COVID-19 has exposed inequalities in cities’ provision of parks, even as green spaces become more important to provide cooling and other benefits in an era of climate change. To promote fairer access to parks, some cities have revamped park funding and introduced other innovations.
Inclusive parks and public spaces are some areas cities should look at for long-term COVID-19 recovery. Illustration: Freepik
The COVID-19 pandemic has underscored the importance of public parks and open spaces for people’s mental and physical health, but also highlighted inequalities in their provision across cities. In an August 2020 study of 14,000 towns and cities in the United States, for example, researchers found that parks that serve mostly low-income households are, on average, four times smaller and four times more crowded than those in high-income neighbourhoods. An August 2020 survey of about 2,000 residents in Britain had similar findings: only 46 percent of respondents with an annual household income of under GBP 15,000 (approximately USD $20,000) lived within a five-minute walk of a green space, compared to 70 percent of those with an annual household income that exceeded GBP 70,000 (approximately USD $93,300).
As climate change leads to higher ambient temperatures in cities, public parks and other green spaces will be key to providing pockets of coolness to limit heat-related stress, injuries and deaths among residents. While research has shown that parks with high densities of trees are cooler than their built environs, scientists in Lisbon, Portugal, found in a study published in July 2020 that they also provide cooling of up to three degrees Celsius to their surrounding areas, to a distance of 60 metres from their perimeter. Green spaces can also retain stormwater and slow its flow into drainage systems, lowering flood risks. In Denmark, the city of Copenhagen is building a network of parks that will double as reservoirs during storms, and it has estimated that this will cost a third of the funds that would be needed for new levees and sewers to achieve the same level of flood risk reduction.
To ensure that these and other benefits accrue to all residents, some cities are taking steps to boost the equitable distribution of parks in them. Their efforts span three areas: creating more parks across the city, changing how park funds are allocated to promote equity, and preventing green gentrification.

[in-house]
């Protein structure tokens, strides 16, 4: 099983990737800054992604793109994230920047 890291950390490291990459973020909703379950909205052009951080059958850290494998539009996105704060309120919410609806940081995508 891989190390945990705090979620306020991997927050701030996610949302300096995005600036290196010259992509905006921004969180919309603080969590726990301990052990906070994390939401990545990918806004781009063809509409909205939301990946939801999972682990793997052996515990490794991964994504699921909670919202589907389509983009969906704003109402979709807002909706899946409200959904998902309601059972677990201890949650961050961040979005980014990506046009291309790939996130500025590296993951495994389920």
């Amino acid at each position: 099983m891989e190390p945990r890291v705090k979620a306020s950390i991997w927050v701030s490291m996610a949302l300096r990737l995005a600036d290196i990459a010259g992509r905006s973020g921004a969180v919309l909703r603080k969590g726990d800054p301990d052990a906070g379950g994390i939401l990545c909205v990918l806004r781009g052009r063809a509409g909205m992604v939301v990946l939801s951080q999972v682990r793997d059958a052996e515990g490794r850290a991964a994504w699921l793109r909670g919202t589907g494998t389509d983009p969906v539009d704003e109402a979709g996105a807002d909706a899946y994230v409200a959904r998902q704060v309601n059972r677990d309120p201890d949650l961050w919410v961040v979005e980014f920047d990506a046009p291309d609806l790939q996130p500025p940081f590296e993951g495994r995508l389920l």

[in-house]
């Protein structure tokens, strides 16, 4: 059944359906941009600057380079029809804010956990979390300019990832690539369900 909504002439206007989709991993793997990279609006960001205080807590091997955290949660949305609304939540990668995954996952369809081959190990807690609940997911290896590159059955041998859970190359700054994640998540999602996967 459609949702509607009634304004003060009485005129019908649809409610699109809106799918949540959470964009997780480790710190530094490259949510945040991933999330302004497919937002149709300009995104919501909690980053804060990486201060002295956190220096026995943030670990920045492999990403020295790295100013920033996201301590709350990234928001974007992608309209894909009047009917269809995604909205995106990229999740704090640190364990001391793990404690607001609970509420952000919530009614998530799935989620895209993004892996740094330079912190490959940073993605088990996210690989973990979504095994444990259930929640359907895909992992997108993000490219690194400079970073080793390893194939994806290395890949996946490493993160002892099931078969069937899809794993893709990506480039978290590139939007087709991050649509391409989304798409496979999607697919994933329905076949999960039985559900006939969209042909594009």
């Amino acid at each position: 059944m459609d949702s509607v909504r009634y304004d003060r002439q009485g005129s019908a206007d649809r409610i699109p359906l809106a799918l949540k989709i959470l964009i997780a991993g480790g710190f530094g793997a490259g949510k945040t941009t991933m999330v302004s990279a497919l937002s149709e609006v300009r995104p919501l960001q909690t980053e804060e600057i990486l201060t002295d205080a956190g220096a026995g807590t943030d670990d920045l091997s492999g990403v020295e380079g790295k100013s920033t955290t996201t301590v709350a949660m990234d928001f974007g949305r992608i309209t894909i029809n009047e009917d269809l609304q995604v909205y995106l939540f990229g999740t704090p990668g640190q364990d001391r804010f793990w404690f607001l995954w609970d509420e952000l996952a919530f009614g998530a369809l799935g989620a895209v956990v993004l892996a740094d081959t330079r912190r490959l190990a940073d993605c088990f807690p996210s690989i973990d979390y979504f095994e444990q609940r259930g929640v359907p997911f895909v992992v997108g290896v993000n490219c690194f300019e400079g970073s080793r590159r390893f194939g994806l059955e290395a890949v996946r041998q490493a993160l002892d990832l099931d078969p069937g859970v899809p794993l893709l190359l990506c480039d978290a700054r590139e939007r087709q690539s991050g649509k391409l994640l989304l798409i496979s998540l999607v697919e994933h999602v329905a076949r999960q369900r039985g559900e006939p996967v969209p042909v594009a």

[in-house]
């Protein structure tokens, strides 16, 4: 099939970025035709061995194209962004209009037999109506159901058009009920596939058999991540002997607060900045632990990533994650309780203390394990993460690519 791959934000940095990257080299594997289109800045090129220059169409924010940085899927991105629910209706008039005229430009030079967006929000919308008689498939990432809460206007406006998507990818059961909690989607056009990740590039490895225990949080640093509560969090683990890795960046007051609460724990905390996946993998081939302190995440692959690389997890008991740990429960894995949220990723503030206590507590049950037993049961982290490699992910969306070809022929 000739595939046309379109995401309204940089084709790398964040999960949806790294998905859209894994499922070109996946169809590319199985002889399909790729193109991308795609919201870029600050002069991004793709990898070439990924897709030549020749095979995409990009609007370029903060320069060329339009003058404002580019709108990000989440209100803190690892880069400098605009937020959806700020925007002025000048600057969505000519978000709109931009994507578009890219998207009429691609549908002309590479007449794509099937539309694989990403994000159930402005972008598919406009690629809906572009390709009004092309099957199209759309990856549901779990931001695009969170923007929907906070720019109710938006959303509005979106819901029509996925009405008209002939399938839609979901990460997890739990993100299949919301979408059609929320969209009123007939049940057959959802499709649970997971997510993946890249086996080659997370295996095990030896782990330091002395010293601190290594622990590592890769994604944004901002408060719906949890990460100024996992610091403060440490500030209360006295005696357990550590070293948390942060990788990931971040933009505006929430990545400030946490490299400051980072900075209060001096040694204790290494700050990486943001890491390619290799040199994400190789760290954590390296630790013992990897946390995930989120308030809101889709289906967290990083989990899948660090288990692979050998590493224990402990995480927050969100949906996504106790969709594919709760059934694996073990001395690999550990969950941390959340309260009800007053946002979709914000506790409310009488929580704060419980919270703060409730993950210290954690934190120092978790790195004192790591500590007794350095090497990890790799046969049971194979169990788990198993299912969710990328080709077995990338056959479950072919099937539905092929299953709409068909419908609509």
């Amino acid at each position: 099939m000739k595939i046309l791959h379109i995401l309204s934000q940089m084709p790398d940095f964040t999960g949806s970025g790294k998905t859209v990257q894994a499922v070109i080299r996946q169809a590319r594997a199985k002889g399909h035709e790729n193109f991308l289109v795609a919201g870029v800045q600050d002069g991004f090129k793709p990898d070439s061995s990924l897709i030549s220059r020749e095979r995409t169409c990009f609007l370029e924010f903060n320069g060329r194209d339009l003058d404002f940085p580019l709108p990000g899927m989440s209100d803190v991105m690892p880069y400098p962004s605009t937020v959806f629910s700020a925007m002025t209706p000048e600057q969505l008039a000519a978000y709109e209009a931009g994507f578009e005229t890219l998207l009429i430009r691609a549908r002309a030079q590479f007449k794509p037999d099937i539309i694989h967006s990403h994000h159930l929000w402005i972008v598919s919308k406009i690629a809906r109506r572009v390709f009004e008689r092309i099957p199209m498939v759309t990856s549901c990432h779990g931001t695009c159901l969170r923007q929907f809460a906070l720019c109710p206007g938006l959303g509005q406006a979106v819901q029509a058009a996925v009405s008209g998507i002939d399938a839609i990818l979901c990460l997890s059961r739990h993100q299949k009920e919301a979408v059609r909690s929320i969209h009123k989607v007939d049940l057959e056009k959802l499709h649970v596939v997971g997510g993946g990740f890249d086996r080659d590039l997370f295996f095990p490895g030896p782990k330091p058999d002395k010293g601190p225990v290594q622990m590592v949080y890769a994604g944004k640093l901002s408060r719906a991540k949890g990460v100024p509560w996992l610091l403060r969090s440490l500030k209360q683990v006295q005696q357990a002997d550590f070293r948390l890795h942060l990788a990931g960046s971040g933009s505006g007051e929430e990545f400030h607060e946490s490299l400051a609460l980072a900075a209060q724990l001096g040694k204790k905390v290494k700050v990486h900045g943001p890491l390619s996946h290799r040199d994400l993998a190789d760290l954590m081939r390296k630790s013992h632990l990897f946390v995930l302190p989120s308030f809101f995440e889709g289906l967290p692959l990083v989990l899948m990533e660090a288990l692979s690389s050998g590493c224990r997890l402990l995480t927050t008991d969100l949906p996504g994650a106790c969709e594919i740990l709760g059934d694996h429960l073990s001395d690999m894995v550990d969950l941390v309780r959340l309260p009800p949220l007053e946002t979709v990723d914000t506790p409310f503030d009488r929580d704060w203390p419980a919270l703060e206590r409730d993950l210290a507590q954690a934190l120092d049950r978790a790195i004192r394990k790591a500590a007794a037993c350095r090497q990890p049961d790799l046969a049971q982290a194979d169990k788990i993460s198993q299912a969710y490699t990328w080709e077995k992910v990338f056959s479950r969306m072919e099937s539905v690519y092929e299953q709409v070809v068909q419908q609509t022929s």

Small parks, big benefits
By constructing many small parks in different areas instead of a few large centralised ones, cities can expand the parks’ cooling coverage, put more residents within walking distance of a park, and customise each park to the local neighbourhood’s needs. Paris in France had these objectives in mind when it started its ‘Project Oasis’ in 2018 to turn about 770 schoolyards across the city into parks by 2040. Since every Parisian lives within 250 metres of a public school, and the schoolyards have an average size of about 1,000 square metres, converting the schoolyards into green spaces will provide all residents with easy access to a cool refuge on hot days. The project has transformed 31 schoolyards so far, with the city working with the schools and residents to customise the green spaces’ designs, for instance by providing play structures or plots to grow vegetables.
Melbourne in Australia and Shanghai in China, on other hand, are changing underused roads, open spaces between buildings and other small plots of vacant land in their neighbourhoods into ‘pocket parks’ to achieve more equitable access to green spaces for residents. In May 2020, Melbourne outlined a AUD $154 million (approximately USD $113 million) ‘Suburban Parks Programme’ to build pocket parks in densely-populated suburbs that lack sufficient green spaces, including Collingwood, which has just three square metres of open green space for every square kilometre of land. The project will complete 25 pocket parks in the next few years. Shanghai, for its part, is on track to have 200 pocket parks city-wide by the end of 2020 to enable more residents to reach them quickly so that they can exercise and relax in them.
Putting fairness in funding
Cities could step up efforts to ensure equitable access to their parks. Photo: Satjawat Boontanataweepol © 123rf.com
As cities expand their provision of green spaces, some are setting aside funds to address inequalities, or adding more nuanced criteria to how budgets are allocated to erect new parks and upgrade existing ones. When London, Britain, established its ‘Grow Back Greener Fund’ in August 2020 for the construction of green spaces in areas that lack them, the government noted that lower-income and ethnic minority residents, in particular, tend to have poorer access to parks, an inequality that was underlined during the capital’s first COVID-19-related lockdown. As such, the fund, which will disburse up to GBP 650,000 (approximately USD $866,600) in grants of GBP 5,000 to GBP 50,000 (approximately USD $6,660 to USD $66,600) each by the end of 2020, will prioritise proposals led by or intended to benefit lower-income and ethnic minority Londoners. Future rounds of funding will be determined at a later date.